Aulis Sallinen (b. 1935) is one of the most famous Finnish contemporary composers. In his early instrumental works, Sallinen was still seeking to establish a style of his own. He had studied at the Sibelius Academy in the late 1950s, first with Aarre Merikanto - a composer representing a national brand of Neoclassicism - and then with Joonas Kokkonen, at that time just transitioning from Neoclassicism to dodecaphony. Twelve-tone music had won fairly widespread acceptance in contemporary Finn-ish music, and Sallinen was influenced, too. The Variations are Sallinen's first real work for the cello - an instrument that would later be one of his favourites, its warm, deep voice corres-ponding to his music's often dark undercurrent.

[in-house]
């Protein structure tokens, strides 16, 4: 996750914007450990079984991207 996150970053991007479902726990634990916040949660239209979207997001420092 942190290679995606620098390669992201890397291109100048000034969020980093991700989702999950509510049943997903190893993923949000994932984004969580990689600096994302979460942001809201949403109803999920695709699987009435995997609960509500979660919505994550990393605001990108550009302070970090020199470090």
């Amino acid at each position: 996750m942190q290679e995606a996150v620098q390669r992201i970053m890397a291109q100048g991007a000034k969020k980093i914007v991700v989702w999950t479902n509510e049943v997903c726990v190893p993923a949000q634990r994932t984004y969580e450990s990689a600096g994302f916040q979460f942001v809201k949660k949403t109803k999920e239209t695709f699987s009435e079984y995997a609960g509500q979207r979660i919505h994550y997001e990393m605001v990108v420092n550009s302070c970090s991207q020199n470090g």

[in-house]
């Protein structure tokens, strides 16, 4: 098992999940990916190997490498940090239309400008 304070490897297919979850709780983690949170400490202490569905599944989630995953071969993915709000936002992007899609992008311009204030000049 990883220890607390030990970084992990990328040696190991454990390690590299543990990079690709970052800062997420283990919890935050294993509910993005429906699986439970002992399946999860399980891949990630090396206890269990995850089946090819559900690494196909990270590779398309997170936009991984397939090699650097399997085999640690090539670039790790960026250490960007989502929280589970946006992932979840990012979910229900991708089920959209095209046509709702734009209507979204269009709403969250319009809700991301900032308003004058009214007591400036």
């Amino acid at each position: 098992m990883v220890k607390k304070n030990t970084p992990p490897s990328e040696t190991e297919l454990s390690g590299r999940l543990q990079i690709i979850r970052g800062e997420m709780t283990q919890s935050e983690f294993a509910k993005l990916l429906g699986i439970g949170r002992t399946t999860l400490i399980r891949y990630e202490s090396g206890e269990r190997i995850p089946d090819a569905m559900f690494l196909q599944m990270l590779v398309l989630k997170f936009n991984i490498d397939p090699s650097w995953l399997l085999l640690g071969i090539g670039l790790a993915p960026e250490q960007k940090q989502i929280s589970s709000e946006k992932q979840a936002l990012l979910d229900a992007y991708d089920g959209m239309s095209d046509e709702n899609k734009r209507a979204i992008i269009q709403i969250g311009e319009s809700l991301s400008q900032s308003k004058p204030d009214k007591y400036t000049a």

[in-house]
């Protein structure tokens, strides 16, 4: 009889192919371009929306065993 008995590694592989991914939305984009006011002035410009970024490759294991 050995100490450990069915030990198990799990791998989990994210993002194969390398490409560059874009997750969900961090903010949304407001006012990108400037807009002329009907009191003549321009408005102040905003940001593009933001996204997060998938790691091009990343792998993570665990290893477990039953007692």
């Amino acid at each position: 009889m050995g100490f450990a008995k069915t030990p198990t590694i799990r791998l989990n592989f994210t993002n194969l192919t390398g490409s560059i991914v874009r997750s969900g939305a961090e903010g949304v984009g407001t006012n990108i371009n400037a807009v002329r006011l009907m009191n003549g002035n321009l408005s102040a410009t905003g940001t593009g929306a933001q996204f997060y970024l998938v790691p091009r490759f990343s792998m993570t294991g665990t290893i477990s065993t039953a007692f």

The Variations for Cello and Orchestra, Op. 5 were composed in 1961-1962 and premiered in October 1962. The basic motif consists of a set of three descending intervals stated by the cello at the beginning: D-D flat-F, C-B-G and B flat-A-F sharp. Their use as basic material is a ref-lection of the composer's dodecaphony-oriented period, and variation of this material provides the framework for the piece.
Variations for Cello and Orchestra are now published for the first time. Available are a reduction for cello and piano, study score and complete performance material with orchestra.